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Danny Oh (Robert M Pimpsner)

Thunder’s Season was one of Contrasting Halves

TRENTON, N.J. – Last week, Trenton Thunder manager Al Pedrique, answering a question about first baseman Greg Bird, filled his face with a wry grin.

“Back in spring training, everyone was telling me I should run away with the Eastern League,” said Pedrique. “I told them I had no idea how long I would be able to keep guys like Greg at Double-A.”

Not just Bird, but pitchers Luis Severino, Brady Lail, Nick Goody, James Pazos outfielders Mason Williams, Aaron Judge and Jake Cave, catcher Gary Sanchez and others. Then there were injuries which took left-handed starter Miguel Sulbaran and third baseman Eric Jagielo – two players who were counted on to be key contributors – out for the season at mid-season.

Opening Day, Judge was the Thunder’s clean-up hitter. Labor Day, it was hustling outfielder Mark Payton, all 5-foot-7 of him. No more needs to be said. Given a total of 200 transactions, plus constantly changing lineups in the second half of the season, and Pedrique did well to pilot his club to a 71-71 mark.

More than half the original Thunder roster of 25 – 10 at Triple-A Scranton/Wilkes-Barre and four with the Yankees – are in the International League postseason or a major-league pennant race.

“The satisfying part about all this is our coaching staff was able to move a lot of players along,” said Pedrique. “That is a credit go them. You see that with good players, ones you know will make the majors.

“What we did was work with the other players, who all have potential, to make them better, and I feel we did that.”

Certainly that was the case with outfielder Danny Oh, who batted .293 (71-for-242) in 67 games with the Thunder. He was the best of a lineup that had speed, rather than power as a top tool in late July and August. Oh is an excellent contact hitter who struck out just 33 times in 256 plate appearances.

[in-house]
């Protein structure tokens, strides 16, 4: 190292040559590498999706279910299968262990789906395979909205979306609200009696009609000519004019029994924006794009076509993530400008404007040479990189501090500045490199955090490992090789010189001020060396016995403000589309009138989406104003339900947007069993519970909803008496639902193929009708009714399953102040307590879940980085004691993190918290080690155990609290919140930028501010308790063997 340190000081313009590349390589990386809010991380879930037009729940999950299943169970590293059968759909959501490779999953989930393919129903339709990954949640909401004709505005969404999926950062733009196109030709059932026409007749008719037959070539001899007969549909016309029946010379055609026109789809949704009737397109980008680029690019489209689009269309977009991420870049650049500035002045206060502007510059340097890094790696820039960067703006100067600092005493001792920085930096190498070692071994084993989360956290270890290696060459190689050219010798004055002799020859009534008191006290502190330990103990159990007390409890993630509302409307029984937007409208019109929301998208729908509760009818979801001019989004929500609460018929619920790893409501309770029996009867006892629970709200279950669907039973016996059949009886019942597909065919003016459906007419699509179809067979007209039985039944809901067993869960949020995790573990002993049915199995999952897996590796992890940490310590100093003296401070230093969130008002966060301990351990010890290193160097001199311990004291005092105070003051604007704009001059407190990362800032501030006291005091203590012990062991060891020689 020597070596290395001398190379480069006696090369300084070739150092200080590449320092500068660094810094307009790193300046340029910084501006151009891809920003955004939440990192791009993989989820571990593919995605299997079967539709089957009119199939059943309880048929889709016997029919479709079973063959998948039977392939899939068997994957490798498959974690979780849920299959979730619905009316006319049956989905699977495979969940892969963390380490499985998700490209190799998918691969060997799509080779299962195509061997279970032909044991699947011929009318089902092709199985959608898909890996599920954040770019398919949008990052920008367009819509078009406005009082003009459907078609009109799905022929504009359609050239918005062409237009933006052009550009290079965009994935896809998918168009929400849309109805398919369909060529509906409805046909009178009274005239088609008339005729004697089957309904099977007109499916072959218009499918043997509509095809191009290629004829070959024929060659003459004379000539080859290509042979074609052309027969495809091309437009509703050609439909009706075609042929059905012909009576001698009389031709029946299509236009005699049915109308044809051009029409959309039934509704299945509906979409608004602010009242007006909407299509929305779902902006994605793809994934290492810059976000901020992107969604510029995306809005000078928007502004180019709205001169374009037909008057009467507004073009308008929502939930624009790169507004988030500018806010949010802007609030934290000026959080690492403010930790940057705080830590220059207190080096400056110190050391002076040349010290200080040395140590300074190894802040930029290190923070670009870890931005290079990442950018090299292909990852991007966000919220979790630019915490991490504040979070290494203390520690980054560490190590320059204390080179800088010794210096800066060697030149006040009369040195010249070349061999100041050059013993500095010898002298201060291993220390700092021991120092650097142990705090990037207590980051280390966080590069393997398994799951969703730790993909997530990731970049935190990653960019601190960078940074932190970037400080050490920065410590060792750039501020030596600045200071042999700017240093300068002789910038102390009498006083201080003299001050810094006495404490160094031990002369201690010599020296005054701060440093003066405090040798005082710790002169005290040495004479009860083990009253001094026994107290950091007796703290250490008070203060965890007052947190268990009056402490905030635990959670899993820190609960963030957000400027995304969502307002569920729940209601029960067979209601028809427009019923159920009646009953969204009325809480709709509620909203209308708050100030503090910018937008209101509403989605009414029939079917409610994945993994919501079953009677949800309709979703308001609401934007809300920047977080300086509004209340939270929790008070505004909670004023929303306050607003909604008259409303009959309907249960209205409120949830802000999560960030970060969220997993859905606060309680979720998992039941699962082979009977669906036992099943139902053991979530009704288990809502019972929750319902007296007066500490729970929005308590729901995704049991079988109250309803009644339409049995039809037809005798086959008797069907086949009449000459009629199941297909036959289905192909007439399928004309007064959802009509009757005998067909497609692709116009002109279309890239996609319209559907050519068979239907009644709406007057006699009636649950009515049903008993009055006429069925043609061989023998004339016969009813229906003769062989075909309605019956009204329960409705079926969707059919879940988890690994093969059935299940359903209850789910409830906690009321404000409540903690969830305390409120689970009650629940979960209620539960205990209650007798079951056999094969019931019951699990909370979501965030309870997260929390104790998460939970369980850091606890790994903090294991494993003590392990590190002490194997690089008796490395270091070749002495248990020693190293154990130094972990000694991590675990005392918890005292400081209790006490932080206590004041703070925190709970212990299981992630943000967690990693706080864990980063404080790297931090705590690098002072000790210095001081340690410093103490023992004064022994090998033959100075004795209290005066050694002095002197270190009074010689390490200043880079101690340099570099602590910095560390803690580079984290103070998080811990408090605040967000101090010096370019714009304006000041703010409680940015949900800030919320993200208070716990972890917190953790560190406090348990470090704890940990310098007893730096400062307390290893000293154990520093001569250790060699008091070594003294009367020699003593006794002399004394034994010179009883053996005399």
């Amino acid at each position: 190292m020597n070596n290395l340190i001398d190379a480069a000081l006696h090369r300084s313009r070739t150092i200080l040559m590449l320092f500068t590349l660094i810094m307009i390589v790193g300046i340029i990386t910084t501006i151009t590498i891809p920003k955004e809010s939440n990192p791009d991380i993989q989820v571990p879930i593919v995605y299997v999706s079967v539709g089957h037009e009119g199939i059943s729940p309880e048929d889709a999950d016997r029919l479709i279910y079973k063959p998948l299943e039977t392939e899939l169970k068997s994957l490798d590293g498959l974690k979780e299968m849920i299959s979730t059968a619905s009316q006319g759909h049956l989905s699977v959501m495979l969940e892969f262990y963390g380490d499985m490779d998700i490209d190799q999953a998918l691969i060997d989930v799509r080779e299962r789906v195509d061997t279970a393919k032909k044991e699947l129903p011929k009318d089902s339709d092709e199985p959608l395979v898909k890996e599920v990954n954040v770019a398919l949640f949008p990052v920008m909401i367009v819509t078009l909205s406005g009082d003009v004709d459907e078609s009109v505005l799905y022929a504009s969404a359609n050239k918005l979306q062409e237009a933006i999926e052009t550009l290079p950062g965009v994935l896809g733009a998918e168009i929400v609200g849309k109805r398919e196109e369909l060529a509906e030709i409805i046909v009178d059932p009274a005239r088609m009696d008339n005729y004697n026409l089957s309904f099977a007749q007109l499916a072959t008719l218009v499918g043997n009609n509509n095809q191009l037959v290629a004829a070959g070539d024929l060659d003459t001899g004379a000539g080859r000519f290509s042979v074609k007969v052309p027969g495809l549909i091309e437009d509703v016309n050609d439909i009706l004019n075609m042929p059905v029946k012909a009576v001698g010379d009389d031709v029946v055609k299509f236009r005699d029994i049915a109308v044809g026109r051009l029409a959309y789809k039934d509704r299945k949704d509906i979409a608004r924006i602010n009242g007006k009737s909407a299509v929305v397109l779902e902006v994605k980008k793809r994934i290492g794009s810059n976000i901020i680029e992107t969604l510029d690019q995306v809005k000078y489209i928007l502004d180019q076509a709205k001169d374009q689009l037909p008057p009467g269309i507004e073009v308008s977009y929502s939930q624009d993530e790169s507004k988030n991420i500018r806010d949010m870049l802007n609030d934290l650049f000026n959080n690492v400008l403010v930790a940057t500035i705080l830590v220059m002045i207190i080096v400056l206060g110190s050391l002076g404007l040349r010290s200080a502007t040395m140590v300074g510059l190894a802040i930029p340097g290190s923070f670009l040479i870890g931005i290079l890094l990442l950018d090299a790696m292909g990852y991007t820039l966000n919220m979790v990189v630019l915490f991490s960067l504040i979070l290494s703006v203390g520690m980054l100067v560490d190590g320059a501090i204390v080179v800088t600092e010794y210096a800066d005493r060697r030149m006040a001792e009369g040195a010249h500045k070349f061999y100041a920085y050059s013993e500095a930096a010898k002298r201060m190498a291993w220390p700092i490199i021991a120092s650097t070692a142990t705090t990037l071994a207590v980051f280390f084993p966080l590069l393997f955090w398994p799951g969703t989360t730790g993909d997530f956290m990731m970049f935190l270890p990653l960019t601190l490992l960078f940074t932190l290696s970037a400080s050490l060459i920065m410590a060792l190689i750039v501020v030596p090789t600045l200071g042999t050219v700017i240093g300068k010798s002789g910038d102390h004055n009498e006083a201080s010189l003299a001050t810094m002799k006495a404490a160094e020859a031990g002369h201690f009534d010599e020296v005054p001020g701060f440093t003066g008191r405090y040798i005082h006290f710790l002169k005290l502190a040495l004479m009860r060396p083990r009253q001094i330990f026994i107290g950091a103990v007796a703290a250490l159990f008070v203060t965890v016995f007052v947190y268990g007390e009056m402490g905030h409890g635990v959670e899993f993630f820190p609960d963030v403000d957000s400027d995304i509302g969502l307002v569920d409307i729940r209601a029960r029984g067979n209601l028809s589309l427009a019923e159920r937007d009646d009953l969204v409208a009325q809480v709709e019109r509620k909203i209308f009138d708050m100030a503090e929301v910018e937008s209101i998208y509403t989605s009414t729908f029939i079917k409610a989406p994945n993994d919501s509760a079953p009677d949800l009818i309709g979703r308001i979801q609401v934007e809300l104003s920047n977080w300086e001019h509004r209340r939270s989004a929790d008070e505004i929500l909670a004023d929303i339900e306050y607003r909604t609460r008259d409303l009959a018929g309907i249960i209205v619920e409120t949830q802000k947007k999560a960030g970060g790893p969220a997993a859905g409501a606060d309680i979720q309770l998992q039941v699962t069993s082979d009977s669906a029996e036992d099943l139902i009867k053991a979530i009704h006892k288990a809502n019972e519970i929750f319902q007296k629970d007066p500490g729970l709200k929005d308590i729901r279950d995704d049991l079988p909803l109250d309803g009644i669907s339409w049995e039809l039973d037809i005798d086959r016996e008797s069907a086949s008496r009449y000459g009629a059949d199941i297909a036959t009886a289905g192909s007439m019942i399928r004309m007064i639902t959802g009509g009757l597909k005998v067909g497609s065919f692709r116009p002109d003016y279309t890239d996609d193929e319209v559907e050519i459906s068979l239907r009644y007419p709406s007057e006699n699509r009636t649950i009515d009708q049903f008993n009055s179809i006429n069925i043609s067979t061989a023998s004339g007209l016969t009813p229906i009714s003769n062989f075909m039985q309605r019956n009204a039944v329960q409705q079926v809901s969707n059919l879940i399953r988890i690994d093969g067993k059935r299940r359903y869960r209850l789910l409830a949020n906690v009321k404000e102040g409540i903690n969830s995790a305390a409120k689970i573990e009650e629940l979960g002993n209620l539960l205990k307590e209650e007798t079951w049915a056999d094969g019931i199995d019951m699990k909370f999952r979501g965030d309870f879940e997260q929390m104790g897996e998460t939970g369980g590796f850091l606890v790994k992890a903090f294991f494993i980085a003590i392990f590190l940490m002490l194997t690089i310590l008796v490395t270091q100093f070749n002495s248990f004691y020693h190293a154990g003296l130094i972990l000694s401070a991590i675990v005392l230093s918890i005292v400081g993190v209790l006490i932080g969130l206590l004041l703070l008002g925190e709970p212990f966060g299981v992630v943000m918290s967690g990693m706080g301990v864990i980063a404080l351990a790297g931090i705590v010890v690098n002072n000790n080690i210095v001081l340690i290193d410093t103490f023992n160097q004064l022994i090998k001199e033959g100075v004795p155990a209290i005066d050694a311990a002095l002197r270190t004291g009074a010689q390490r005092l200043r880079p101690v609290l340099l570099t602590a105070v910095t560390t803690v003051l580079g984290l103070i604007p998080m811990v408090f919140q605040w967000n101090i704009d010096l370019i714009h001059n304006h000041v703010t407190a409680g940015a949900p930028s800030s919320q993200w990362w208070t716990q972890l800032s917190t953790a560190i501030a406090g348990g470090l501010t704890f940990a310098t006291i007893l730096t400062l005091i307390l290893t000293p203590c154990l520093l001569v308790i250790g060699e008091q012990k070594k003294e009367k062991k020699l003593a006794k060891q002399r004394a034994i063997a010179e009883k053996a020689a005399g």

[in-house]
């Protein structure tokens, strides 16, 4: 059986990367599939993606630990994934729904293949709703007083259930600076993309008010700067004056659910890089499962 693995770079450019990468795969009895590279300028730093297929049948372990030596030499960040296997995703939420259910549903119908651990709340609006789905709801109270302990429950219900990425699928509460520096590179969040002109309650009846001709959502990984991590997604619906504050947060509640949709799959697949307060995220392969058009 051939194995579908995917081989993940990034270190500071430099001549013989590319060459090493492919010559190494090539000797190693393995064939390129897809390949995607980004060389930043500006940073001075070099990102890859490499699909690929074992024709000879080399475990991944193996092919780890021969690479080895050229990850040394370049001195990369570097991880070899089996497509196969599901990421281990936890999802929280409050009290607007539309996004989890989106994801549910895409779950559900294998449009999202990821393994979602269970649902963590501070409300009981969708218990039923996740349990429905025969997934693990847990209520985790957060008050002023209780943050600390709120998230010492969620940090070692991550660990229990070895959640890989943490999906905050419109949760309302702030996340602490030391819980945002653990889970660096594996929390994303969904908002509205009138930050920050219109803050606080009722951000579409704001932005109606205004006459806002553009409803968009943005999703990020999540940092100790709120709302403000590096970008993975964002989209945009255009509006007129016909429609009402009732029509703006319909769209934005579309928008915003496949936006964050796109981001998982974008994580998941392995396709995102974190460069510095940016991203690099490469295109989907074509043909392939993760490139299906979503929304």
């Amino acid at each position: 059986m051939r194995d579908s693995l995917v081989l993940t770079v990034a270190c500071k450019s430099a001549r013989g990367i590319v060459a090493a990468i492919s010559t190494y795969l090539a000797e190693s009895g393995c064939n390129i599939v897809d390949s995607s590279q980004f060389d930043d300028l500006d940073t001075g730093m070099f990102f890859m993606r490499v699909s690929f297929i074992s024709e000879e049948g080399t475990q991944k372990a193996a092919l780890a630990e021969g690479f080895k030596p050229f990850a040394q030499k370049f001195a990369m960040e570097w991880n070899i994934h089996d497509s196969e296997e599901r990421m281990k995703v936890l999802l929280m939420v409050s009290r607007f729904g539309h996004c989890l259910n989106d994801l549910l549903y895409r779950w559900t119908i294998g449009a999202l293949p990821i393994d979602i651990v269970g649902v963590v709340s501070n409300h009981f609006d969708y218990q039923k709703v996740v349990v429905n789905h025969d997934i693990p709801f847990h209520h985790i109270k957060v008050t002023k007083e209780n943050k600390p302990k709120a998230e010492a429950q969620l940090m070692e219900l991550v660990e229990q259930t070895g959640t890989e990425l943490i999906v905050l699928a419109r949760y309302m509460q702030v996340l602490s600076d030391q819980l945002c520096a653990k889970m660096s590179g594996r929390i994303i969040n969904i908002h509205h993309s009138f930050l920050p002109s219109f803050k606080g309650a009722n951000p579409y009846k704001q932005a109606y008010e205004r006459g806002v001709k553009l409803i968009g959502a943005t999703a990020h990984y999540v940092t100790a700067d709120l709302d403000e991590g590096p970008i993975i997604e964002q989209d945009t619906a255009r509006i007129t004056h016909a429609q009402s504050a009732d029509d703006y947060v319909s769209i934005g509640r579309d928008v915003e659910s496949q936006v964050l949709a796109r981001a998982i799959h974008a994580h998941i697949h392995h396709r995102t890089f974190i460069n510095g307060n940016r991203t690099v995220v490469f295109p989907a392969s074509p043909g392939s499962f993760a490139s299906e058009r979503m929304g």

“When we lost our power, we had to switch the way we played,” said Pedrique. “Our guys worked counts, stole bases and we tried to manufacture runs. It was a grind.”

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With the system’s upper minors getting younger, the Yankees tried to supplement the Thunder’s loss of power with some veterans. Infielder-outfielder Rob Segedin hit .303 (27-for-89), blasting three homers and driving in 19 runs in 25 games after taking his demotion in stride.

“I’m just trying to make a contribution here and show the Yankees I can do just that,” said Segedin.

Things did not go as well for outfielder Tyler Austin, who hit .260 (20-for-77) with just eight RBIs in 21 Thunder games and was DFA, his once shining prospect star having dimmed.

The Thunder pitching staff ended with an ERA of 3.40, third in the Eastern League, despite losing much of the original rotation to promotion and injuries.

Lefty Caleb Smith had an excellent second half, finishing 10-7, 3.37 in 26 appearances (24 starts). His command improved as the season went on. Righty Eric Ruth was 9-5, 3.20 in 20 appearances (19 starts). Righty Lail was 6-4, 2,45 in 20 appearances (19 starts) and earned his promotion to Triple-A Scranton..

Right-handers Cale Coshow and Rookie Davis got a taste of Double-A and preformed well the last few weeks of the season.

Players move more quickly through the system under Gary Denbo than they did under Mark Newman. The talent level has risen immensely as compared to five years ago.

The Thunder season can be divided into two halves – one with overpowering pitching and a power-laden lineup, the other with solid pitching and a small-ball attack. It was fascinating to watch.

The result was a .500 season in which a representative group – led by Oh – played hard and got better.

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Written By

Have covered the Yankees and their system for over 20 years. I enjoy writing about future Yankees and where a prospect stands in the system. One rule: I only analyze and comment on prospects I have seen play and have talked to.

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